• Pauline says:

      Happy New Year to you Deb, we enjoyed our first sunshine for such a long time, still had a couple of showers, but for the rest of the time it was wonderful sunshine! Hope your rain soon stops so you can go and find some lovely winter flowers, I’m sure you will have some!

  3. Anna says:

    Happy New Year – may it be a drier one! Oh sunshine – lucky you Pauline – a bitingly cold wind here yesterday, with a bit of wet stuff thrown in too with more this morning. Your garden looks so full of spring colour already – we are definitely lagging behind in the north west. My Mrs Macnamara is still to open despite taking shelter in the greenhouse.
    Thanks for your last comment on my blog. It’s a small world at times isn’t it? The gardens at Abbeywood have been open to the public for about three years now. Jane who I think is the owner’s daughter in law has a beautiful winter garden including quite a large snowdrop collection. We visited last year and hope to return this February – well I do but not so sure about himself 🙂

    • Pauline says:

      The sun only lasted a day Anna, back to dull and grey today! Seeing Abbeywood on your blog brought back happy memories of Delamere Forest, we left Cheshire over 30 yrs ago, so if ever we are up there again, will definitely call in.
      Thanks for your comment re. header photo, this is one of last years photographs of Galanthus Robin Hood.

  4. Anna says:

    PS Forgot to say how cheerful your new header is .

  5. Alberto says:

    Wow, those hellebores look fantastic and I am so amazed to see snowdrops and daffodils already in bloom! Here in my garden I saw some narcissus leaves just peeping through the soil only a few days ago and ow that I remember I sold go and check if my snowdrops are still alive… They nearly died thirsty last year I’m not sure to see them again…
    Yesterday it was very sunny and clear here as well but then in the afternoon a thick fog came down and today it’s raining.

    • Pauline says:

      Alberto, it is nice to see the hellebore starting to flower in the woodland, makes me feel that spring can’t be far away. The snowdrops and narcissus that we have flowering at the moment are special varieties to flower round about Christmas/ New Year, most will flower in a few weeks time. Do hope that you haven’t lost your snowdrops due to your drought in the summer Alberto, maybe they are waiting for some lovely rain before they pop up! No sun today, just very dull and grey!

  6. Donna says:

    Lovely look at the garden blooms. I am not familiar with Garrya elliptica, but it is beautiful.

    • Pauline says:

      Donna, having looked Garrya up in my encyclopedia, I find it isn’t fully hardy but it has survived a few periods when the temperature has been below -7 C over a few winters, so maybe tougher than the books think.

  7. How exciting to have so many blooms already. Your Galanthus are a symbol of optimism for a new year. There aren’t as many names selections of them available here, but I’m hopeful that my most recent plantings last fall will survive and start spreading. The conditions in your garden must be great for them, since your Mrs Macnamara is producing many flowers from a start of one bulb.

    Your helleborus with white flowers and dark pink spots is so pretty. The additional petals, or bracts, make it extra showy.

    The dark pink Primula is a real trooper, to flower so cheerfully whatever the weather. You have to appreciate those plants that bloom for so long through the seasons, especially when they have such pretty flowers..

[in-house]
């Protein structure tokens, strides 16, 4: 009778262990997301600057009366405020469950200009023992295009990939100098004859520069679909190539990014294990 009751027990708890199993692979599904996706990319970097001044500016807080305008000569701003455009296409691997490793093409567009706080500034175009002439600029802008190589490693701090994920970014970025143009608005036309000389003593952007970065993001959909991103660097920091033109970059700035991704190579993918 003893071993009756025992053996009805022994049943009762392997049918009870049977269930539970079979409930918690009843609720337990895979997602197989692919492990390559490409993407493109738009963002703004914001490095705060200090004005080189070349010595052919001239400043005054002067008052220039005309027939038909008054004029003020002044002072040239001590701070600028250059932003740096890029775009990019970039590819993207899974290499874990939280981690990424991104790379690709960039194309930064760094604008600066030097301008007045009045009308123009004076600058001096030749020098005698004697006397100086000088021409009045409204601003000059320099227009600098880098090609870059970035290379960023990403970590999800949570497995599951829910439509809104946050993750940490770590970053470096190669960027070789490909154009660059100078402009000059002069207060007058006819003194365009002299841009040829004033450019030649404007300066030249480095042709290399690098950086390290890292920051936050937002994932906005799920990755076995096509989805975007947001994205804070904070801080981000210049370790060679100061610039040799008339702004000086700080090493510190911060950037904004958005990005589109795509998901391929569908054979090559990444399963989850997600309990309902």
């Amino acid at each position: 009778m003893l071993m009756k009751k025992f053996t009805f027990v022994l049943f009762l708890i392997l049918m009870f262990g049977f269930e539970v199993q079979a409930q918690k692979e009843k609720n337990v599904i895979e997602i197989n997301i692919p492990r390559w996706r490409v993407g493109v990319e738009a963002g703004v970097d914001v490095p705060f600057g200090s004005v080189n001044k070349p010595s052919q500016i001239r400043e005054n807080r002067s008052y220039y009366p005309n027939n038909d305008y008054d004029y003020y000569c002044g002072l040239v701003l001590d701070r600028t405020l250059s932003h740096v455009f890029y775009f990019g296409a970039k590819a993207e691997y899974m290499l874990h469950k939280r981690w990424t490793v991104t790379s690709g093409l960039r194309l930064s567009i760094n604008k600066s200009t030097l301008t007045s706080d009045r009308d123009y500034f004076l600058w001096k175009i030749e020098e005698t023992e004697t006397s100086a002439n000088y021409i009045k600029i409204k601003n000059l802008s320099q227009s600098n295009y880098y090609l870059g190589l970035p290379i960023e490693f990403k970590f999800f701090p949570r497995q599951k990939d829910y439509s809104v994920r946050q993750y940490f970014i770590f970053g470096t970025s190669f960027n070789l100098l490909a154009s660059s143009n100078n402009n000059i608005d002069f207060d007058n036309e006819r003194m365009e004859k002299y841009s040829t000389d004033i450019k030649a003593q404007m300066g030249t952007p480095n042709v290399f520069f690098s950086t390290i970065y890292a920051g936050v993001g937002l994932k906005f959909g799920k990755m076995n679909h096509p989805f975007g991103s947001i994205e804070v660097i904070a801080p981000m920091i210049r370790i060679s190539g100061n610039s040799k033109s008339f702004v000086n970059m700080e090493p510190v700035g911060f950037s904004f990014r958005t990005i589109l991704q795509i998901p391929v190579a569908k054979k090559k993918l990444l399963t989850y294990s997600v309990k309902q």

Maybe the weather has tricked the Colchicum into losing track of the seasons, and it will flower through spring for you.

    • Pauline says:

      I love this time of year NS, when bulbs are starting to flower again, a sign that spring can’t be far away. Some of the snowdrops multiply faster than others, wonderful to see those that are obviously happy where I’ve put them, in the next few weeks there should be many more snowdrops flowering.
      The weather here has been very mild for Dec/Jan and I think this has confused some of the flowers, lovely to see them, whatever the reason, anything that flowers now is very precious.

  8. pbmgarden says:

    Such a cheerful post Pauline. Your winter garden is delightful. I’ve seen something like the Garrya elliptica recently but didn’t know what it was. Now if I could remember where I saw it I could go back and compare!

    • Pauline says:

      Anything that flowers now PBM is so precious! The Garrya bush is lovely at this time of year but a bit boring the rest of the time! I like to have other interesting plants round it for the other seasons of the year, then it can fade into the background.

  9. wellywoman says:

    The dry and sunny start to the new year is much appreciated. I can’t believe how much you’ve got in flower. None of my bulbs have opened up yet, although there are some snowdrops which look close to doing so. The mild weather is strange though. It’s not that I want it to be cold but it is confusing for the plants. My honeysuckle is unfurling its leaves already. We’re bound to get some cold weather at some point so I worry this mild spell will bring things on. Our weather does feel very topsy turvy.

    • Pauline says:

      I agree WW, the mild weather just doesn’t seem right at the moment, although we are enjoying it being dry for a few days! More snowdrops have opened up in just a few days and lots more are nearly there, they at least will be ok if the weather turns colder. I’m just waiting to see if our honeysuckle has survived being under water for a few days last year, it dropped all its leaves very early on and doesn’t look very happy, must go and see if any leaves are sprouting.

  10. Just catching up on some reading Pauline, soooo glad I got to see some snowdrops. Hoping I won’t miss mine this year.

    • Pauline says:

      Deb, you can’t be having withdrawl symptoms re. snowdrops in the heat of Barbados!? I’m sure yours will be waiting for you under all the snow that I know Toronto has been having recently and will pop up as soon as you gat home to welcome you back!

Comments are closed.